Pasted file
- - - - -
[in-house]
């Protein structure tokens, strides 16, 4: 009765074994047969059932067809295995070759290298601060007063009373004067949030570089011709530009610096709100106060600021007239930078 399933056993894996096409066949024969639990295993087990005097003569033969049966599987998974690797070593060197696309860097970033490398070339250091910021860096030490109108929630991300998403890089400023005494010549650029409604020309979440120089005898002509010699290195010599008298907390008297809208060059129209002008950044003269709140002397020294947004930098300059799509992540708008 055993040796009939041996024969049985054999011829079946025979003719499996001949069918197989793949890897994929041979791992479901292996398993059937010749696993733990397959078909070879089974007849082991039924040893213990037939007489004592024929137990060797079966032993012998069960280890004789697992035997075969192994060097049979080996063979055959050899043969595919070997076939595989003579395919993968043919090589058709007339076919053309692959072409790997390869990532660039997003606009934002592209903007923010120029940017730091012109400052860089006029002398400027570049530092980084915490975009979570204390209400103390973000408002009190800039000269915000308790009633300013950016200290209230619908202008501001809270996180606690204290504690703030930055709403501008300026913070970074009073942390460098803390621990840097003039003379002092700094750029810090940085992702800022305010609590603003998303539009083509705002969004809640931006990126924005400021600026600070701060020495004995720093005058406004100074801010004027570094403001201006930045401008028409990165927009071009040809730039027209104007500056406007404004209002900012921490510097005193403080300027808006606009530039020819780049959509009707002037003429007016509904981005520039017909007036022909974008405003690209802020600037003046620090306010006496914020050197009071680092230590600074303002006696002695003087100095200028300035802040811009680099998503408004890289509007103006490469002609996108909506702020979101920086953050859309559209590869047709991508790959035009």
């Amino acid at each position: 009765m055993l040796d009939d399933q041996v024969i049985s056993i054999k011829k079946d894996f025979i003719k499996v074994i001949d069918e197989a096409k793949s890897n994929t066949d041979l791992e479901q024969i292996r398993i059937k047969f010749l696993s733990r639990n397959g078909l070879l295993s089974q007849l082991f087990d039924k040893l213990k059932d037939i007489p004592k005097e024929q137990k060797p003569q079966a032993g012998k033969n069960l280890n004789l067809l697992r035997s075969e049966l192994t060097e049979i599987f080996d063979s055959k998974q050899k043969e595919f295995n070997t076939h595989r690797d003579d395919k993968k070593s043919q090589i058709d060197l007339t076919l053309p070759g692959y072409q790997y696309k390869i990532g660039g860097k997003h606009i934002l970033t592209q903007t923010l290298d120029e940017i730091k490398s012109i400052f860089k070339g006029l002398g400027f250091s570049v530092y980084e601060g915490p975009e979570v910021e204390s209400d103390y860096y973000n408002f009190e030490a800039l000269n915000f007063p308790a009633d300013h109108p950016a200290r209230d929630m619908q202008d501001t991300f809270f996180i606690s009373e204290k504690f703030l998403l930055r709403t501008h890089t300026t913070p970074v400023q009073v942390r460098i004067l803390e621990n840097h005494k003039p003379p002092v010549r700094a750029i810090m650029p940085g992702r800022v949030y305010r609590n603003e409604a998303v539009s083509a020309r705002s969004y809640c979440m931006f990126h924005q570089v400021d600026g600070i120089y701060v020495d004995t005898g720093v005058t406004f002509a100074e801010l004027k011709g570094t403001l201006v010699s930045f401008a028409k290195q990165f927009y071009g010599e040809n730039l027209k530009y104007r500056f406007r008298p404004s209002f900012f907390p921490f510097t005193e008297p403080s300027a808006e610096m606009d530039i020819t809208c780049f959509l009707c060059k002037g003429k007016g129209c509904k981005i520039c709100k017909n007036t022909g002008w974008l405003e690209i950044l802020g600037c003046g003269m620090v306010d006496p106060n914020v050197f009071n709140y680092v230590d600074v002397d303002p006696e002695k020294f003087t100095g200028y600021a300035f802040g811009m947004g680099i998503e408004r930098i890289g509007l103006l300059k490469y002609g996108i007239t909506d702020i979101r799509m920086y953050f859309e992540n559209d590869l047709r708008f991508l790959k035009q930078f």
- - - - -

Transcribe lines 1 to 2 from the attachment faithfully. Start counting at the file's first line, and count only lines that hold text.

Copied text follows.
[in-house]
């Protein structure tokens, strides 16, 4: 009765074994047969059932067809295995070759290298601060007063009373004067949030570089011709530009610096709100106060600021007239930078 399933056993894996096409066949024969639990295993087990005097003569033969049966599987998974690797070593060197696309860097970033490398070339250091910021860096030490109108929630991300998403890089400023005494010549650029409604020309979440120089005898002509010699290195010599008298907390008297809208060059129209002008950044003269709140002397020294947004930098300059799509992540708008 055993040796009939041996024969049985054999011829079946025979003719499996001949069918197989793949890897994929041979791992479901292996398993059937010749696993733990397959078909070879089974007849082991039924040893213990037939007489004592024929137990060797079966032993012998069960280890004789697992035997075969192994060097049979080996063979055959050899043969595919070997076939595989003579395919993968043919090589058709007339076919053309692959072409790997390869990532660039997003606009934002592209903007923010120029940017730091012109400052860089006029002398400027570049530092980084915490975009979570204390209400103390973000408002009190800039000269915000308790009633300013950016200290209230619908202008501001809270996180606690204290504690703030930055709403501008300026913070970074009073942390460098803390621990840097003039003379002092700094750029810090940085992702800022305010609590603003998303539009083509705002969004809640931006990126924005400021600026600070701060020495004995720093005058406004100074801010004027570094403001201006930045401008028409990165927009071009040809730039027209104007500056406007404004209002900012921490510097005193403080300027808006606009530039020819780049959509009707002037003429007016509904981005520039017909007036022909974008405003690209802020600037003046620090306010006496914020050197009071680092230590600074303002006696002695003087100095200028300035802040811009680099998503408004890289509007103006490469002609996108909506702020979101920086953050859309559209590869047709991508790959035009």